States of Perpetual Motion: Legislatures Remain Engaged on Trans Issues

May 9, 2022

World War I began with a single bullet, but within a few years an ever-widening web of alliances had sucked nearly all the world's major powers into the bloodiest war on record. The conservative counter-offensive in the transgender culture war is on the same trajectory. In the latest development, Alabama's Vulnerable Child Compassion and Protection (VCAP) Act took effect on Sunday, becoming the first bill banning gender transition procedures on minors to take effect in any state.

The victory may be short-lived. A federal lawsuit was filed, with a request to place a temporary hold on the bill while the lawsuit proceeds. That decision lies with a judge reputed for activism, who has promised to rule by the end of the week. It is noteworthy, however, that he allowed the lawsuit to take effect in the first place.

Alabama's bill builds on an effort in Arkansas in 2021, which became the first state legislature to pass a law protecting children from harmful gender procedures when it passed the Save Adolescents from Experimentation (SAFE) Act. However, a judge blocked Arkansas' law before it took effect. To date, legislators have introduced the SAFE Act or similar bills in at least 32 states, including at least a dozen introduced in 2022.

On the opposite pole from the SAFE Act are bans on sexual orientation change efforts (SOCE) for minors -- which the Left prefers to call "conversion therapy" because that's supposed to sound worse -- which prohibit counselors from counseling minors away from an LGBT lifestyle, even if the minors are unhappy with LGBT feelings. Such laws, which have passed in some progressive-dominated jurisdictions, suppress free speech and act as a one-way ratchet to trap minors in an abnormal lifestyle they don't want and would otherwise abandon. Last week, a bill to ban SOCE failed in committee in Louisiana.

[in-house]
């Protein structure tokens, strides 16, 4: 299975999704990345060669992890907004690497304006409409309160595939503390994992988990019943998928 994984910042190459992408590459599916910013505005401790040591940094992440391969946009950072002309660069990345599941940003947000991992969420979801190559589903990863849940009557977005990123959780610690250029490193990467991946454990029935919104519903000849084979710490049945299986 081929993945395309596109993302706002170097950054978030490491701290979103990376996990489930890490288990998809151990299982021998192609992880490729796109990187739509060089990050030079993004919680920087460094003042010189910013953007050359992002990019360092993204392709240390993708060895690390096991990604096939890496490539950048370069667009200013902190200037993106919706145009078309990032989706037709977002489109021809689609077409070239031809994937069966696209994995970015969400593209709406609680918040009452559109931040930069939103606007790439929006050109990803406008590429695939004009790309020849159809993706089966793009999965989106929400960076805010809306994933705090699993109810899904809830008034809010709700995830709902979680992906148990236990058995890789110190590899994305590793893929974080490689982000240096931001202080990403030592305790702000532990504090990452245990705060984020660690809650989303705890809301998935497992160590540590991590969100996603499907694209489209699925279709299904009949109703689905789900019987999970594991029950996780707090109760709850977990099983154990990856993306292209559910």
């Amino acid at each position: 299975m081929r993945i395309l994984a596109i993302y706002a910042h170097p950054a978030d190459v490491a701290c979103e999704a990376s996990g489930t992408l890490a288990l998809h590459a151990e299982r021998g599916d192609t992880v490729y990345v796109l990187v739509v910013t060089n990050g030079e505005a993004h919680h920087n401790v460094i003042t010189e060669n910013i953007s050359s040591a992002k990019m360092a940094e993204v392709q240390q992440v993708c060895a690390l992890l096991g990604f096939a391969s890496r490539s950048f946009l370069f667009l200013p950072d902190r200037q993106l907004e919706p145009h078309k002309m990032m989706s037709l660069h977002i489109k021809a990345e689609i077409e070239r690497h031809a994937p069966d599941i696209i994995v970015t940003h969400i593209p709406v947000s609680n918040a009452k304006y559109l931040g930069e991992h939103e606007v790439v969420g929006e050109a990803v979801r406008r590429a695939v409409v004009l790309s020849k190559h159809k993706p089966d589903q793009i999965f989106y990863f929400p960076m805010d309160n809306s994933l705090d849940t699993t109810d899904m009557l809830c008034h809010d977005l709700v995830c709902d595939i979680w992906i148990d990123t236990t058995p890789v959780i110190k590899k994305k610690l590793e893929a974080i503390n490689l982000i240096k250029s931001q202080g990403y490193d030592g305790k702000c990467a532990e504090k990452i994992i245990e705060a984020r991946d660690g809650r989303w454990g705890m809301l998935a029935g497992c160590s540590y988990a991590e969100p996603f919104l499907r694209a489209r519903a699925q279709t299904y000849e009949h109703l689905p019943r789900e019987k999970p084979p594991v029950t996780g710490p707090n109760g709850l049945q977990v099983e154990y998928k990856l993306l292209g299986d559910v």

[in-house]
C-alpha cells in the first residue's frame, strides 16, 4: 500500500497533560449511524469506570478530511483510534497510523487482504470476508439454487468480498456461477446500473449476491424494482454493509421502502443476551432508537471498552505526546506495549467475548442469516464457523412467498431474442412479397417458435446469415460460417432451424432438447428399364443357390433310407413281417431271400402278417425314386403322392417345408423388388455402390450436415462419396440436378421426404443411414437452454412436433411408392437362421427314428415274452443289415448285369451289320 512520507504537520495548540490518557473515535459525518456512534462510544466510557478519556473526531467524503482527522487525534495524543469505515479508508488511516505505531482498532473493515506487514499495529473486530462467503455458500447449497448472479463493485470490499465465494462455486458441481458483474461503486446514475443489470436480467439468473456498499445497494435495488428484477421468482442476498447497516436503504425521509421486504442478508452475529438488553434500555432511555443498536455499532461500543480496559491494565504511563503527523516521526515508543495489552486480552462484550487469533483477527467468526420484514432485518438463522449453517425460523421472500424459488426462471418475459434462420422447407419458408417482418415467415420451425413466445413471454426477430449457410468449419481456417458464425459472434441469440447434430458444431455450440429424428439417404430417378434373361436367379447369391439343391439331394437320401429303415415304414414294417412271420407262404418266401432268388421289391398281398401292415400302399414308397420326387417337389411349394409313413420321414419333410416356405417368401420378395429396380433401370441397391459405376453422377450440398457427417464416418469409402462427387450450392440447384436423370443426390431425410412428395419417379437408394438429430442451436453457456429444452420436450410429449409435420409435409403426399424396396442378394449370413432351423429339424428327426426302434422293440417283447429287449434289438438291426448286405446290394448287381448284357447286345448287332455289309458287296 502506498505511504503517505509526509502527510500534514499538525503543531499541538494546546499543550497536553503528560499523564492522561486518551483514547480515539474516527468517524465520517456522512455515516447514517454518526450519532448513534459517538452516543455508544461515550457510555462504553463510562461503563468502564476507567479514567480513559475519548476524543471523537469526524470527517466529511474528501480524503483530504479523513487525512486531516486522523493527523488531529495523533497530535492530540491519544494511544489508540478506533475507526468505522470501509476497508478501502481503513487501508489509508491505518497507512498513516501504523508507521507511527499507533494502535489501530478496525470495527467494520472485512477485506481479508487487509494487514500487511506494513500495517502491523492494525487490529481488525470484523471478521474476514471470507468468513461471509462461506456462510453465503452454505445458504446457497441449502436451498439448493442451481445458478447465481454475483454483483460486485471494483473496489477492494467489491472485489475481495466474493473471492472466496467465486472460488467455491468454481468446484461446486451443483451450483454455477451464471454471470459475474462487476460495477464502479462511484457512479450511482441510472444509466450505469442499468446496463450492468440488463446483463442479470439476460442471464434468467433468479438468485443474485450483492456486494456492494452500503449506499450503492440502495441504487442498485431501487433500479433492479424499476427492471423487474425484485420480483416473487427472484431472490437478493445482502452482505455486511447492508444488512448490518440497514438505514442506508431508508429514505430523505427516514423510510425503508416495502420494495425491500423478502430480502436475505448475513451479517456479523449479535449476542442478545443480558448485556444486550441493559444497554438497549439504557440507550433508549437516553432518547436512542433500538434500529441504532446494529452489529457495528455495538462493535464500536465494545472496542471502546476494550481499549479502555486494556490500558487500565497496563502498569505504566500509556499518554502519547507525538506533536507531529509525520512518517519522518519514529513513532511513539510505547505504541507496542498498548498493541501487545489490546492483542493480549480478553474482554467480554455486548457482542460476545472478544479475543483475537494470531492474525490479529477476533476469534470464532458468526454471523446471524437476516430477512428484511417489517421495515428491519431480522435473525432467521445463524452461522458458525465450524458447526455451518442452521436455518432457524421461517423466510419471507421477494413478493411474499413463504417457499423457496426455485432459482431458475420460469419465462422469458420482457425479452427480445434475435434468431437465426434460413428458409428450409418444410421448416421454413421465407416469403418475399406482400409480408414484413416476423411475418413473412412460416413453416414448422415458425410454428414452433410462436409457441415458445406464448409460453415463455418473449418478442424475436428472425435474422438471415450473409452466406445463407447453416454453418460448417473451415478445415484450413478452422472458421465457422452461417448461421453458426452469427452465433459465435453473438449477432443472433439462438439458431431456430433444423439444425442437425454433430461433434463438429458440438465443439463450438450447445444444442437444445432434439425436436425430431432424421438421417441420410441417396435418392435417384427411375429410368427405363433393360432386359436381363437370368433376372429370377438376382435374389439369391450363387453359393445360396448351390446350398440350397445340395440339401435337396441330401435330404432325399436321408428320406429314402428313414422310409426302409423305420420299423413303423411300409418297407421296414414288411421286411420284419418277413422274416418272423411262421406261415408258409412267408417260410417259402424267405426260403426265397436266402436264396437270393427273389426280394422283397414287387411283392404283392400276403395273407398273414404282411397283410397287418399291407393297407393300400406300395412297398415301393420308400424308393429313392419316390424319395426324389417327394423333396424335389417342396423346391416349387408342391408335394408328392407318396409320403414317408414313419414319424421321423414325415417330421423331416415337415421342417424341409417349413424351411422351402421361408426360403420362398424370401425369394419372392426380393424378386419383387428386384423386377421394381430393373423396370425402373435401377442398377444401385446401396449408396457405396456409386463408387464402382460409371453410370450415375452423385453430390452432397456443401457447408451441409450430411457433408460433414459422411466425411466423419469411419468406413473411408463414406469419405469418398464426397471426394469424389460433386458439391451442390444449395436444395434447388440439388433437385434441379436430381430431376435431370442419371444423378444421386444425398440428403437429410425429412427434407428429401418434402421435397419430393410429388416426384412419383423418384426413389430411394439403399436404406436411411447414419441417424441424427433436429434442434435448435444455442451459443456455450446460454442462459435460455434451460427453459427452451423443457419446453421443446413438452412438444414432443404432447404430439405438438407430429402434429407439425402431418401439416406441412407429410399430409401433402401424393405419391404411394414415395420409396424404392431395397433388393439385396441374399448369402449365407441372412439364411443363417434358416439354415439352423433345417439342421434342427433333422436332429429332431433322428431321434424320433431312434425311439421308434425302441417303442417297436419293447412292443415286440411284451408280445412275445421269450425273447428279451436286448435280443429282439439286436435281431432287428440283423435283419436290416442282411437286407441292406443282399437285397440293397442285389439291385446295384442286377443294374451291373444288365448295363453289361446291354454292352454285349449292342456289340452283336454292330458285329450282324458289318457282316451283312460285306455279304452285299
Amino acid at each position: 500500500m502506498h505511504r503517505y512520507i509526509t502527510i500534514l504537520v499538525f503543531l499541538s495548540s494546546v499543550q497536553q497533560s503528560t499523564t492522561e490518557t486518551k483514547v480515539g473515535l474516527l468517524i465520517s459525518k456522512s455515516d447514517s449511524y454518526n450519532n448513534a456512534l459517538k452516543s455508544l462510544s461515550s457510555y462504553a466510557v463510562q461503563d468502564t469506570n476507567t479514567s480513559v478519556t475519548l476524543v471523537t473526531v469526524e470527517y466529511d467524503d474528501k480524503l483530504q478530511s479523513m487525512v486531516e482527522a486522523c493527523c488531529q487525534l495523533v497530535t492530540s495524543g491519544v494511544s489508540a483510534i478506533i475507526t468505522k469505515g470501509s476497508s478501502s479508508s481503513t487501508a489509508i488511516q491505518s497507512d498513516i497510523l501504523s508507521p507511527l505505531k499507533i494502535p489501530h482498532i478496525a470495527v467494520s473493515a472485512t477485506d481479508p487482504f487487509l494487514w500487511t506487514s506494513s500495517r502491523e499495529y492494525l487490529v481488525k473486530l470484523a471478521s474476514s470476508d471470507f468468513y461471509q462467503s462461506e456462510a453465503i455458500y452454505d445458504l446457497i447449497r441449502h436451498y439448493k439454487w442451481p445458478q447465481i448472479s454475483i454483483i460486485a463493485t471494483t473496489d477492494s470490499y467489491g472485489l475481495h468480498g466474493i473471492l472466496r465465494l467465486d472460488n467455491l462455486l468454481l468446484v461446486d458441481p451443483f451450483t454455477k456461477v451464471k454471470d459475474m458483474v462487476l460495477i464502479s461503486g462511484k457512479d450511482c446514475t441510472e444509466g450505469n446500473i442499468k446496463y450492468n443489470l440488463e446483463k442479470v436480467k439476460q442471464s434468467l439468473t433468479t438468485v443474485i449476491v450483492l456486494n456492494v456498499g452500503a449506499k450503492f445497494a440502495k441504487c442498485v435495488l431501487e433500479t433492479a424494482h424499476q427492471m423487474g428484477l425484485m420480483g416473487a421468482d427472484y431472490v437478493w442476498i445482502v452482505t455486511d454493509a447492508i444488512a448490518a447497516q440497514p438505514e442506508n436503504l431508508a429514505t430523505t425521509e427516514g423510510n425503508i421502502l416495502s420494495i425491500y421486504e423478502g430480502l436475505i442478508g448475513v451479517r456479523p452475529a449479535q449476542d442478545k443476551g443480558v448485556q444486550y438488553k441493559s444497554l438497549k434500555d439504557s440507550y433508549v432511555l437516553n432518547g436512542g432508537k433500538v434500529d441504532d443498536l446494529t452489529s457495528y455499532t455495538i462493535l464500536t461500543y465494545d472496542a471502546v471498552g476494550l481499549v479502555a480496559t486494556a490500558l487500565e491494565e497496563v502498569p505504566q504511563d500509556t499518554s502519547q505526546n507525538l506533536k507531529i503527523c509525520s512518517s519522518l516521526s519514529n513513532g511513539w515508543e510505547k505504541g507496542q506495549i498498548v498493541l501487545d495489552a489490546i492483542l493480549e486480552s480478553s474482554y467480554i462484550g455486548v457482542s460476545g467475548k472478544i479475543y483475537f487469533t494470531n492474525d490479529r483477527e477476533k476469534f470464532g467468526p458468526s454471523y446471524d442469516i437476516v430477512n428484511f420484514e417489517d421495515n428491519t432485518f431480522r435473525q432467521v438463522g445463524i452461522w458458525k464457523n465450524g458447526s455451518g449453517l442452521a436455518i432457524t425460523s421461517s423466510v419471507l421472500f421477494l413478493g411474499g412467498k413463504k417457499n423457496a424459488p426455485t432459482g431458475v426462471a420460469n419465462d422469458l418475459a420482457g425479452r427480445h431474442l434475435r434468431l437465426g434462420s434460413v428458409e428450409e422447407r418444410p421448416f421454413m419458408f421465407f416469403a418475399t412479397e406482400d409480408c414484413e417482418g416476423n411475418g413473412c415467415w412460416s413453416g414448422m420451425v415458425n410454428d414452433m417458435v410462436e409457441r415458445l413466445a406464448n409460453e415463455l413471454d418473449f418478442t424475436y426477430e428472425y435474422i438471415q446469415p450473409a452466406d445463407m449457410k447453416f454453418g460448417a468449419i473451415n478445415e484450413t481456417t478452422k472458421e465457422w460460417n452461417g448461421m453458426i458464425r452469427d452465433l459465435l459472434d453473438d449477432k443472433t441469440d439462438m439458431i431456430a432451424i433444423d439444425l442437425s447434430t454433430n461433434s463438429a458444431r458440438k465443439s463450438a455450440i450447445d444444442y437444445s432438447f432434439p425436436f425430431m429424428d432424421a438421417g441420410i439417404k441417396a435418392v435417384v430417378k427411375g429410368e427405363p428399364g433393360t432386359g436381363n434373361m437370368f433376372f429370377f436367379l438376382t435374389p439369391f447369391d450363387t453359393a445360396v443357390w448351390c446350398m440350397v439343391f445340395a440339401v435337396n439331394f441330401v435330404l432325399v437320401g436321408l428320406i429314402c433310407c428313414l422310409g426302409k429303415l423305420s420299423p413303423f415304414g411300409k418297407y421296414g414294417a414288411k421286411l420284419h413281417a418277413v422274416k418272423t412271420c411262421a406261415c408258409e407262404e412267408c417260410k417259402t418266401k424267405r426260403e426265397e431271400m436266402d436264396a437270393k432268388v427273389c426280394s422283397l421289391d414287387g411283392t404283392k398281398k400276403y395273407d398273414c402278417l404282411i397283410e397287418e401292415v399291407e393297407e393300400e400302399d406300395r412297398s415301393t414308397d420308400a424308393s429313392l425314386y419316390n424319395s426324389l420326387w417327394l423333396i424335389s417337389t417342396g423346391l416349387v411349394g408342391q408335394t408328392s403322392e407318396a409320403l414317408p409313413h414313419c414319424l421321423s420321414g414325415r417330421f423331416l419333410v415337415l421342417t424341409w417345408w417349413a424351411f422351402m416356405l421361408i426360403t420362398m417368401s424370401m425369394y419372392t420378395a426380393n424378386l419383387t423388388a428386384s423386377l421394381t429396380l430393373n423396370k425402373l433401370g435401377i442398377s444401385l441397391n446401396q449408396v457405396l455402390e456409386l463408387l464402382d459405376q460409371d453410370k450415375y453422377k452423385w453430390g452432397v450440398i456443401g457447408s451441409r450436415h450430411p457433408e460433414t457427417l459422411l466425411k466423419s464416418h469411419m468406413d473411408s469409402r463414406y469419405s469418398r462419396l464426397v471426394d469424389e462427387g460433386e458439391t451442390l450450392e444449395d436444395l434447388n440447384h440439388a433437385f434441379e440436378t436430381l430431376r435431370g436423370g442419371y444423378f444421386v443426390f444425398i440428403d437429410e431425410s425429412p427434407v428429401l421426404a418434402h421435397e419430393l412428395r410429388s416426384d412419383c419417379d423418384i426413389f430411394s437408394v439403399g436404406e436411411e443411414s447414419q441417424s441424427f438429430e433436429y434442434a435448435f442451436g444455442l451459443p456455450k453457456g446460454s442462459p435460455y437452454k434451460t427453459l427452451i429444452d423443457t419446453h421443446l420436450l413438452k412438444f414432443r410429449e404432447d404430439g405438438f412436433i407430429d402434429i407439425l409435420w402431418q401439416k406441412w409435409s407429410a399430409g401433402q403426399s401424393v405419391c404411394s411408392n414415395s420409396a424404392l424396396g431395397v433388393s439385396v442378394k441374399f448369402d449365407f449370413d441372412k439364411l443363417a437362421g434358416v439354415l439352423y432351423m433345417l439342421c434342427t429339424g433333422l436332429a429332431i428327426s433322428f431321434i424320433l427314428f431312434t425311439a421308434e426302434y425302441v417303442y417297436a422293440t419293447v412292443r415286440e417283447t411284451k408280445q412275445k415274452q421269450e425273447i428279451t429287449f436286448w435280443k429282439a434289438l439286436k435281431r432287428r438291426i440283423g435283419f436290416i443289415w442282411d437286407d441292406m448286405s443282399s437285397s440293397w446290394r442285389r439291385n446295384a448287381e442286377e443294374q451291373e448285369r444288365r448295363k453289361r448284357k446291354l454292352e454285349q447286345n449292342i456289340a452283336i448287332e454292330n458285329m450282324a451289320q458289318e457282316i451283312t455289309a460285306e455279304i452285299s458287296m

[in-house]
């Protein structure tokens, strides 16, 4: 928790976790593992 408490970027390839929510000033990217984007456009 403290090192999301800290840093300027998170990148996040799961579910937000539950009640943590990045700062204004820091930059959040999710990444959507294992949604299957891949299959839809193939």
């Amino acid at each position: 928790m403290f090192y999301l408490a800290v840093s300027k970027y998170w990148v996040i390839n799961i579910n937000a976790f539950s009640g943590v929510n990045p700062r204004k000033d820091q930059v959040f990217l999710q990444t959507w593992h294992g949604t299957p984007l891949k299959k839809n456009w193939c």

It's not all good news from the bayou. Another bill that died in committee would have protected parental rights in education, similar to the Florida bill Disney cracked its skull on. And Louisiana also expects to hear a bill to inject sexual orientation and gender identity into housing policy on the house floor today.

But nationwide, on the most substantive issues, there's more good news than bad. Surprisingly, a bill to implement California-style "gender identity" housing in Maryland prisons also failed to make it out of committee.

The culture-war front to see the most action in recent weeks is protecting women's sports. Since men began dominating women's sports, particularly at the collegiate level, dozens of states have stepped up to reestablish common sense and fairness by separating sports by sex. On Friday, Tennessee Governor Bill Lee (R) signed a strong bill protecting women's sports at the collegiate level, and women's sports bills are advancing in other states including Alaska and Tennessee. Georgia's main high school athletic association (which, considering it's Georgia, is probably more powerful than the state government) also voted Wednesday that players must participate on teams "that match the sex listed on their birth certificates at birth."

What's driving all these state victories? Courageous state legislators taking a stand for the truth certainly deserve a round of applause. But many of these victories can only succeed through the tireless work of state-level family policy councils. These organizations partner with Family Research Council to promote faith, family, and freedom, and help to coordinate strategy, resources, and supporters on the ground. Seldom do they earn recognition for their efforts, even when they are subject to violent attacks, such as the attempted arson at Wisconsin Family Action's headquarters on Sunday morning (Mothers' Day, of all days!). State family policy councils are the troopers in the foxholes on the frontlines of the culture war. They're certainly proving what they're capable of this year.